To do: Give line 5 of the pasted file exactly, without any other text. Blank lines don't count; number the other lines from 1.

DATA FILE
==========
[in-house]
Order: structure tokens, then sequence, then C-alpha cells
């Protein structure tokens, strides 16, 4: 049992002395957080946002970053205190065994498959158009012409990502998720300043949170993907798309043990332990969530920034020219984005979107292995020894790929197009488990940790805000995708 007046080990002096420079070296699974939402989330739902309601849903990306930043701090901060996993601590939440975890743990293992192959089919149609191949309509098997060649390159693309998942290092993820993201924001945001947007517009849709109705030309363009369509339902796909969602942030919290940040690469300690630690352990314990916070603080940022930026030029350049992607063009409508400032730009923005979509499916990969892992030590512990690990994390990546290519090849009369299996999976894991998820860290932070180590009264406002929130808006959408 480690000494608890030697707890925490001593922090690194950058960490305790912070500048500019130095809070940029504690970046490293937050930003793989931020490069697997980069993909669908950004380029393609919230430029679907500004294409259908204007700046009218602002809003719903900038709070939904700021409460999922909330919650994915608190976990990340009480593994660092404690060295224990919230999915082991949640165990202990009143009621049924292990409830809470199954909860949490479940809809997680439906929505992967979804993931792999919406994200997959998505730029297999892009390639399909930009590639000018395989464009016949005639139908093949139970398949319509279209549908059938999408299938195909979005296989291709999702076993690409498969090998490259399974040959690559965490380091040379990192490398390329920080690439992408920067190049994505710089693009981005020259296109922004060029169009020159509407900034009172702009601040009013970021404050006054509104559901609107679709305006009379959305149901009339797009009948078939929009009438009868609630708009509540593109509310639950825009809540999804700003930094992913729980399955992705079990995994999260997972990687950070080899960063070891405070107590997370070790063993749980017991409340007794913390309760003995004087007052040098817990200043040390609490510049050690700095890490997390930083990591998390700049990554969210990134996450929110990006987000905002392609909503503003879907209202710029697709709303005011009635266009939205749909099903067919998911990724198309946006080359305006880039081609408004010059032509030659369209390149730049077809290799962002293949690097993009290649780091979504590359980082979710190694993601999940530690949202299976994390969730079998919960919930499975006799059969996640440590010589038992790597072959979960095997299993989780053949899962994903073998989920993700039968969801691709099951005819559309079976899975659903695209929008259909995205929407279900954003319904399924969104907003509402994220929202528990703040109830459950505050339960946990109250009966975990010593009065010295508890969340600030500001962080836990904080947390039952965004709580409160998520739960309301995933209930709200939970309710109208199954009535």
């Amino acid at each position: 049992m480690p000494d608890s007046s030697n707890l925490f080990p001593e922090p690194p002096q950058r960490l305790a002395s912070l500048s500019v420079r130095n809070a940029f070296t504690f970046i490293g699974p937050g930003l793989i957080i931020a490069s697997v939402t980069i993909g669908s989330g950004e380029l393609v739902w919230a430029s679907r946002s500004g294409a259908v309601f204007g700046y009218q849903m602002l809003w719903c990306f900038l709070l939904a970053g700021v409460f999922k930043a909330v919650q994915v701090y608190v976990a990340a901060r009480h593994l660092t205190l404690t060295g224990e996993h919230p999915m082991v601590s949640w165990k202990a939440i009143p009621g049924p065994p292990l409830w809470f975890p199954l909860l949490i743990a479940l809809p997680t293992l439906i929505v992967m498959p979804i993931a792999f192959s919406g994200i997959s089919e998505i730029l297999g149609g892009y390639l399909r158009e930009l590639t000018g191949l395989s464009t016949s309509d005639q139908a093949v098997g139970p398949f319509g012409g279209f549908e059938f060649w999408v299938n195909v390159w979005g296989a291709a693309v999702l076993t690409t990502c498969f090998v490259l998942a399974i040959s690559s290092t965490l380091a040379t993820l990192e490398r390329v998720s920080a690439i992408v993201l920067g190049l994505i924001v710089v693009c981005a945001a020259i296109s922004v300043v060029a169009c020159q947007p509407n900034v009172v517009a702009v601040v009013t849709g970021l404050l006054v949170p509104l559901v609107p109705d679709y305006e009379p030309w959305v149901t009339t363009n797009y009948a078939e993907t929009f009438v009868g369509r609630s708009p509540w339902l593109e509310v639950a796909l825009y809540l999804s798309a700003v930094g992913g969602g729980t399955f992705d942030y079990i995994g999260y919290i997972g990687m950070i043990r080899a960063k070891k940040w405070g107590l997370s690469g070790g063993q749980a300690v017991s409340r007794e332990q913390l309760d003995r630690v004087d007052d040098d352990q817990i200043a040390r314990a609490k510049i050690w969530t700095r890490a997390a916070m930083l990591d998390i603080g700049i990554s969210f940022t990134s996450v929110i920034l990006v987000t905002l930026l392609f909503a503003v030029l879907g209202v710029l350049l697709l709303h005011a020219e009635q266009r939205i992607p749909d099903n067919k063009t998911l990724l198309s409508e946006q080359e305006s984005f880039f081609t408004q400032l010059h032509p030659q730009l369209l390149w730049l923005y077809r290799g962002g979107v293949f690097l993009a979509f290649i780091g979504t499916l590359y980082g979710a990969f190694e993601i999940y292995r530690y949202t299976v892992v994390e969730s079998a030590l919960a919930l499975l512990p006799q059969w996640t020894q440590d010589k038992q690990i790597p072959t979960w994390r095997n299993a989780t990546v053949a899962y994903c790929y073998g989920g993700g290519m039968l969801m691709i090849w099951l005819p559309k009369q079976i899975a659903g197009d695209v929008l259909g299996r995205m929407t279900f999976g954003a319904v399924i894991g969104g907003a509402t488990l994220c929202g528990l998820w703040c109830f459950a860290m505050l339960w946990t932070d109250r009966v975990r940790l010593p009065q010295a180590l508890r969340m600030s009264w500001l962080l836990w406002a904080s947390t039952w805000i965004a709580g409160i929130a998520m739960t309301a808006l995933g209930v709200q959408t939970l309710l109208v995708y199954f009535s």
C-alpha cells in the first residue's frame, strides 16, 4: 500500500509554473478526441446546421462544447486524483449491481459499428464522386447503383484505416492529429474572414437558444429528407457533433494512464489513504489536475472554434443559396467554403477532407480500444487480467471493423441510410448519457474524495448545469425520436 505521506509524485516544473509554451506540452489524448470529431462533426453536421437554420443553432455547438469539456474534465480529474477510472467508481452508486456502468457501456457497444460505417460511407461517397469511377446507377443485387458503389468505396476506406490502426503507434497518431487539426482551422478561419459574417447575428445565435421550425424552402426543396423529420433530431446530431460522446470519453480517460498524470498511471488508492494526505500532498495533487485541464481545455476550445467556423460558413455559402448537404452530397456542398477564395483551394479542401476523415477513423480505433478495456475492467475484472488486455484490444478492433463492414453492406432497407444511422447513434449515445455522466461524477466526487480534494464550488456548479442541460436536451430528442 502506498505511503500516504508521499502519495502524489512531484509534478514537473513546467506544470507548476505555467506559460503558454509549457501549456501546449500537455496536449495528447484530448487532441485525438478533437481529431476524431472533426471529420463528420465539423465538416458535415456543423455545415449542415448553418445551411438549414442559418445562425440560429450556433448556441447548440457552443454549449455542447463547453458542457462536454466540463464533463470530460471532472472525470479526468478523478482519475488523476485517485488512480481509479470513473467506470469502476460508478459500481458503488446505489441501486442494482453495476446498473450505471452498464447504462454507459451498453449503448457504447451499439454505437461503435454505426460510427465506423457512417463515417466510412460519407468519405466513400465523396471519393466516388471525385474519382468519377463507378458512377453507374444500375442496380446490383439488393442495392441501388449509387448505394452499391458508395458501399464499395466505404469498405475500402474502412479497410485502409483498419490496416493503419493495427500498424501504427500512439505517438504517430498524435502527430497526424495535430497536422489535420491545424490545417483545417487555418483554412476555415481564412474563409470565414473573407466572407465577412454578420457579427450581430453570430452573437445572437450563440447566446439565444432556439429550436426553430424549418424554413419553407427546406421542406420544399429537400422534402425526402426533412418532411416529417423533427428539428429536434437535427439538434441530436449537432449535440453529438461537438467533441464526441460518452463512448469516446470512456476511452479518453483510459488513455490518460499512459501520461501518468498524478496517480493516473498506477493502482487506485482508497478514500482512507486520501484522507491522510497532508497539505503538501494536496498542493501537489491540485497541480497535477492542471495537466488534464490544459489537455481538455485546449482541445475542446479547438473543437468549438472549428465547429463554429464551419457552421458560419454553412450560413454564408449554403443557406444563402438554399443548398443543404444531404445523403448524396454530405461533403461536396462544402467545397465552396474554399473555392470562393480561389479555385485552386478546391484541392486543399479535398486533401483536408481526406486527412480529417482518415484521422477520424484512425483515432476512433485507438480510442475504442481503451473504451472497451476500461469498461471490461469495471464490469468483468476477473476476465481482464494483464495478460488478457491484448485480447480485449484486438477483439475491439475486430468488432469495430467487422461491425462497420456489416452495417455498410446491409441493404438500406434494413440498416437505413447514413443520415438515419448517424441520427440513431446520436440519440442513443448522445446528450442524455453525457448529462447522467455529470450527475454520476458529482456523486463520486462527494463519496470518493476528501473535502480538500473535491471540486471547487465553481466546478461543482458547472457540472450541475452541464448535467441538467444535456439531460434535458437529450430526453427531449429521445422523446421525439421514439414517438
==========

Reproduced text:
C-alpha cells in the first residue's frame, strides 16, 4: 500500500509554473478526441446546421462544447486524483449491481459499428464522386447503383484505416492529429474572414437558444429528407457533433494512464489513504489536475472554434443559396467554403477532407480500444487480467471493423441510410448519457474524495448545469425520436 505521506509524485516544473509554451506540452489524448470529431462533426453536421437554420443553432455547438469539456474534465480529474477510472467508481452508486456502468457501456457497444460505417460511407461517397469511377446507377443485387458503389468505396476506406490502426503507434497518431487539426482551422478561419459574417447575428445565435421550425424552402426543396423529420433530431446530431460522446470519453480517460498524470498511471488508492494526505500532498495533487485541464481545455476550445467556423460558413455559402448537404452530397456542398477564395483551394479542401476523415477513423480505433478495456475492467475484472488486455484490444478492433463492414453492406432497407444511422447513434449515445455522466461524477466526487480534494464550488456548479442541460436536451430528442 502506498505511503500516504508521499502519495502524489512531484509534478514537473513546467506544470507548476505555467506559460503558454509549457501549456501546449500537455496536449495528447484530448487532441485525438478533437481529431476524431472533426471529420463528420465539423465538416458535415456543423455545415449542415448553418445551411438549414442559418445562425440560429450556433448556441447548440457552443454549449455542447463547453458542457462536454466540463464533463470530460471532472472525470479526468478523478482519475488523476485517485488512480481509479470513473467506470469502476460508478459500481458503488446505489441501486442494482453495476446498473450505471452498464447504462454507459451498453449503448457504447451499439454505437461503435454505426460510427465506423457512417463515417466510412460519407468519405466513400465523396471519393466516388471525385474519382468519377463507378458512377453507374444500375442496380446490383439488393442495392441501388449509387448505394452499391458508395458501399464499395466505404469498405475500402474502412479497410485502409483498419490496416493503419493495427500498424501504427500512439505517438504517430498524435502527430497526424495535430497536422489535420491545424490545417483545417487555418483554412476555415481564412474563409470565414473573407466572407465577412454578420457579427450581430453570430452573437445572437450563440447566446439565444432556439429550436426553430424549418424554413419553407427546406421542406420544399429537400422534402425526402426533412418532411416529417423533427428539428429536434437535427439538434441530436449537432449535440453529438461537438467533441464526441460518452463512448469516446470512456476511452479518453483510459488513455490518460499512459501520461501518468498524478496517480493516473498506477493502482487506485482508497478514500482512507486520501484522507491522510497532508497539505503538501494536496498542493501537489491540485497541480497535477492542471495537466488534464490544459489537455481538455485546449482541445475542446479547438473543437468549438472549428465547429463554429464551419457552421458560419454553412450560413454564408449554403443557406444563402438554399443548398443543404444531404445523403448524396454530405461533403461536396462544402467545397465552396474554399473555392470562393480561389479555385485552386478546391484541392486543399479535398486533401483536408481526406486527412480529417482518415484521422477520424484512425483515432476512433485507438480510442475504442481503451473504451472497451476500461469498461471490461469495471464490469468483468476477473476476465481482464494483464495478460488478457491484448485480447480485449484486438477483439475491439475486430468488432469495430467487422461491425462497420456489416452495417455498410446491409441493404438500406434494413440498416437505413447514413443520415438515419448517424441520427440513431446520436440519440442513443448522445446528450442524455453525457448529462447522467455529470450527475454520476458529482456523486463520486462527494463519496470518493476528501473535502480538500473535491471540486471547487465553481466546478461543482458547472457540472450541475452541464448535467441538467444535456439531460434535458437529450430526453427531449429521445422523446421525439421514439414517438